Prior to registration, students with TOEFL scores less than 600 (paper-based) or 100 (Internetbased) will be given the on-campus administered English Language Proficiency Test (The Michigan Test) . If remedial courses in English as a second language are recommended as an outcome of the Michigan Test of English Proficiency, the student must complete the remedial course during the first two terms of study.

Students may choose to take the International English Language Testing System exam (IELTS) in place of the TOEFL. Students must receive a score of Band 6.5. Students who do not achieve a score of Band 7.0 or better will be given the on-campus administered English Language Proficiency Test. If remedial courses in English as a second language are recommended as an outcome of the Michigan Test of English Proficiency, the student must complete the remedial course during the first two terms of study.

Academic Advising

Each student is assigned an academic advisor at the time of admission to graduate study. These assignments are made primarily on the basis of the student’s background and interests as shown in the application. The student may at any time elect to change advisors-any such change requires the consent of the new advisor and must be reported to the Program Chair.

In consultation with the advisor, the student must complete a Plan of Study at the time of registration. The Plan of Study forms are available here. A Plan of Studies is a series of courses designed to meet the minimum exit competencies judged by the faculty to be necessary for employment as an information professional. All Plans of Study must have the approval of the advisor and will be used to ensure that the student has met all requirements for graduation.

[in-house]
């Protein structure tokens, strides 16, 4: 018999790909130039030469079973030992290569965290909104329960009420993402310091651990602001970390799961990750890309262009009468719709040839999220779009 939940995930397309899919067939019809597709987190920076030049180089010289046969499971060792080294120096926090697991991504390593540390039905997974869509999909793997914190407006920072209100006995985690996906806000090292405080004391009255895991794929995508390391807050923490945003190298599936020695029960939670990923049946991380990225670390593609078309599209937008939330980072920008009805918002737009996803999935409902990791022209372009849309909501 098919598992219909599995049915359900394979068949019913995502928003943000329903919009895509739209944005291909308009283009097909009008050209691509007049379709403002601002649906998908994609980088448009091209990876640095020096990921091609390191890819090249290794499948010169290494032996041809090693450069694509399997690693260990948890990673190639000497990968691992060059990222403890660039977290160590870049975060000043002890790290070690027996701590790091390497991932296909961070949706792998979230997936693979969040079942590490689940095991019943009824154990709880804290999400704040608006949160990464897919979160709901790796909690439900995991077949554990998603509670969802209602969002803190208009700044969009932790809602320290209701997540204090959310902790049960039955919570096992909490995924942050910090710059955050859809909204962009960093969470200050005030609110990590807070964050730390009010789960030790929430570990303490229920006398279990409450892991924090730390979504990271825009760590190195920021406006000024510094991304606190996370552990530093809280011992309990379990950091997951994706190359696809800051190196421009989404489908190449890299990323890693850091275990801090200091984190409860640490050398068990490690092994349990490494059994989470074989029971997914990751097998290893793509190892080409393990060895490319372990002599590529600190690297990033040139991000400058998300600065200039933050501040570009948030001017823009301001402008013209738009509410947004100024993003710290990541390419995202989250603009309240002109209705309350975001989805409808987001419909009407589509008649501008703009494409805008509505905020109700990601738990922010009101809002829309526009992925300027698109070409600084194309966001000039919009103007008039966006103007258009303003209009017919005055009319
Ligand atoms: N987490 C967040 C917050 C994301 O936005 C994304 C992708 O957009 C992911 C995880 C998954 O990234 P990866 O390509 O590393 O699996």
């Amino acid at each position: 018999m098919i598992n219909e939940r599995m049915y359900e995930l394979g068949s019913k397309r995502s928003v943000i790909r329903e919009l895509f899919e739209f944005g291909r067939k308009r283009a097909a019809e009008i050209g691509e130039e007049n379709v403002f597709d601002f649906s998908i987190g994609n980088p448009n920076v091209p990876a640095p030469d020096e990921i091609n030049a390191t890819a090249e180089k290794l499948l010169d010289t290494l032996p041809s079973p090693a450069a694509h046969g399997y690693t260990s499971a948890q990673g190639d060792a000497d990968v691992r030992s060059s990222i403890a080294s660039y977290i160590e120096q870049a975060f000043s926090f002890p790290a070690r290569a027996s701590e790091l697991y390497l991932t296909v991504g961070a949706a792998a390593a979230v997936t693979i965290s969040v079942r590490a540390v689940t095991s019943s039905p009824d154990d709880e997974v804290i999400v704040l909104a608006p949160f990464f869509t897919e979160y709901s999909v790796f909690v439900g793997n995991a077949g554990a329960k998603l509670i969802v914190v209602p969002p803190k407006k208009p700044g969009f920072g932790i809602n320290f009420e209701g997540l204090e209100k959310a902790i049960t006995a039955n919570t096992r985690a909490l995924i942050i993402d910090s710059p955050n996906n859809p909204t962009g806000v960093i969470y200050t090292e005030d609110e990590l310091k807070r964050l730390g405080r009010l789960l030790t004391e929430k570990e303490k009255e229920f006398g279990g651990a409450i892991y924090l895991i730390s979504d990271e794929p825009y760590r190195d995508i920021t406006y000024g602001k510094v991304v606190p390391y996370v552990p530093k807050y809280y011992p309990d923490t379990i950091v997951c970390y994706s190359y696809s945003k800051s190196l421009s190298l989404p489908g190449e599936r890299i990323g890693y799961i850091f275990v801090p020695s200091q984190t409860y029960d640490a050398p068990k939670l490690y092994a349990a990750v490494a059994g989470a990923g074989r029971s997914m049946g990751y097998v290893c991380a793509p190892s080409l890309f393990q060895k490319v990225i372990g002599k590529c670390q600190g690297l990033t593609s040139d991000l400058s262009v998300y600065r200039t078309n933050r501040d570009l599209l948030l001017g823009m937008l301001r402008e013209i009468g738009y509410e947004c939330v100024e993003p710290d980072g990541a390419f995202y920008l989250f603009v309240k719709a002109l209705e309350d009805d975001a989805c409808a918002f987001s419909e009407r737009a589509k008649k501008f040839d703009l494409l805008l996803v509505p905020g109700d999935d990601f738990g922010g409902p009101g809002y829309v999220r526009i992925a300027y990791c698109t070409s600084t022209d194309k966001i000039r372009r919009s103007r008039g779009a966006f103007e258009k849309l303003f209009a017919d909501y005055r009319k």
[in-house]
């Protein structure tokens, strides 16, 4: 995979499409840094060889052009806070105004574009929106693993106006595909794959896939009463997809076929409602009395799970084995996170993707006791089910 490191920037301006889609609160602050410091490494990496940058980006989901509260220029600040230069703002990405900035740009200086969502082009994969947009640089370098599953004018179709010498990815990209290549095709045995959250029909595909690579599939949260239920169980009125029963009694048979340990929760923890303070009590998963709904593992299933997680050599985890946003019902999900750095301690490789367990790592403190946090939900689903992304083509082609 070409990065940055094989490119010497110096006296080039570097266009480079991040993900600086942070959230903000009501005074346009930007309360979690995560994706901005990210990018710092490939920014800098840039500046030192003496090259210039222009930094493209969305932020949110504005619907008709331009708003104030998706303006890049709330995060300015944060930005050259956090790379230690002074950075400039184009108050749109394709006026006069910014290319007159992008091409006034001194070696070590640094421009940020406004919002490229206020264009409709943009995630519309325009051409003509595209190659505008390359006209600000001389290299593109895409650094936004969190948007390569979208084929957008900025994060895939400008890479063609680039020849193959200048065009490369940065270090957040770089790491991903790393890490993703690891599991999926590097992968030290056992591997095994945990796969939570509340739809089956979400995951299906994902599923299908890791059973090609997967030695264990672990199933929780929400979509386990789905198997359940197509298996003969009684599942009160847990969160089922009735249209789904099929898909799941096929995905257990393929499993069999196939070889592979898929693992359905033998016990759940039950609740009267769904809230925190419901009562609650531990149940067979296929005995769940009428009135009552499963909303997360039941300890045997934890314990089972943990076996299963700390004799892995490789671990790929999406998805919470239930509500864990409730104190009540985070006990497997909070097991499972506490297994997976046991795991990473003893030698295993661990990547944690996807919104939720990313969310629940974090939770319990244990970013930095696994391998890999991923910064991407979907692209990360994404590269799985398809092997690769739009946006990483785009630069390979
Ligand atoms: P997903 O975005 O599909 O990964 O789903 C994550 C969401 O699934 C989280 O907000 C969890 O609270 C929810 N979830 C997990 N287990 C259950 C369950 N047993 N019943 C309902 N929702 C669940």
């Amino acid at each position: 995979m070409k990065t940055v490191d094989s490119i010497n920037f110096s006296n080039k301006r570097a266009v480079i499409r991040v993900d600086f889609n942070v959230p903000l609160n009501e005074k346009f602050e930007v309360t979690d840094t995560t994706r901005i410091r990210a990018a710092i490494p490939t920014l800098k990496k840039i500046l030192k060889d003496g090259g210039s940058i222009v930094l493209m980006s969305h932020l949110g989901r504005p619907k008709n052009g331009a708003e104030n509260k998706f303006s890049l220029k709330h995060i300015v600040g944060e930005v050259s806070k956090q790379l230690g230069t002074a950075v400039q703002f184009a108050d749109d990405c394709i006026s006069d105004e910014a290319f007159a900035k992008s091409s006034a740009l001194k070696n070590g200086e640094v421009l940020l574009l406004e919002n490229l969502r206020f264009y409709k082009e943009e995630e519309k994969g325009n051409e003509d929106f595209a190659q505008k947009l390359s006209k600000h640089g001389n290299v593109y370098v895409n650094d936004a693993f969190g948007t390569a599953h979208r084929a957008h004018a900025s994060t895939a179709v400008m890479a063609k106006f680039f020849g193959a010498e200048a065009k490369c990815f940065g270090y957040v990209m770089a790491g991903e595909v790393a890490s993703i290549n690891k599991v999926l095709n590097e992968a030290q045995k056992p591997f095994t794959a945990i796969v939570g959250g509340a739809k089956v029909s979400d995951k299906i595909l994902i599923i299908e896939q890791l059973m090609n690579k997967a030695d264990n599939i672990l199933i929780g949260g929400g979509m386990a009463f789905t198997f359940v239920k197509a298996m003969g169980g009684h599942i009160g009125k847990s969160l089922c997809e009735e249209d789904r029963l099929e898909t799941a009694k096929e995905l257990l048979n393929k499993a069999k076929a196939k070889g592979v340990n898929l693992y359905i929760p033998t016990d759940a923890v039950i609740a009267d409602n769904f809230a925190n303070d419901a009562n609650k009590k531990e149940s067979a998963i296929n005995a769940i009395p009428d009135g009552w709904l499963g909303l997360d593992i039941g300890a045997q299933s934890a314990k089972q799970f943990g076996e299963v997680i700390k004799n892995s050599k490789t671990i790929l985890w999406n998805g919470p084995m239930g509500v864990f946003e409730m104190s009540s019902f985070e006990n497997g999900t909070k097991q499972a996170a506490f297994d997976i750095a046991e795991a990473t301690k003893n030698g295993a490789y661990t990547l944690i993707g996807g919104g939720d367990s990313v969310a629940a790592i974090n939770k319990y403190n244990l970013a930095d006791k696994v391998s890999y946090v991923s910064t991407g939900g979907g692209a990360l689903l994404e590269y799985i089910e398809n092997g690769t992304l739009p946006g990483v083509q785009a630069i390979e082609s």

Statute of Limitations

The Master’s Degree program must be completed within four years of the first term in which courses were taken after admission. The normal full-time course load is 9 to 12 credits per term; thus, a full-time student will complete the program in three or four terms. The normal part-time course load is 6 credits per term, which permits the part-time students to complete the program in six terms. The faculty, in response to a student petition, may approve exceptions to the four-year limit if extenuating circumstances exist.

Registration and Residence Requirements

To maintain active student status, students must register for at least 1 credit during one of the three terms of the calendar year. It is recommended, however, that part-time students register for at least 6 credits during two of the three terms of the academic year to maintain reasonable progress through the program.

The PhD in Information Science with a Focus in Telecommunications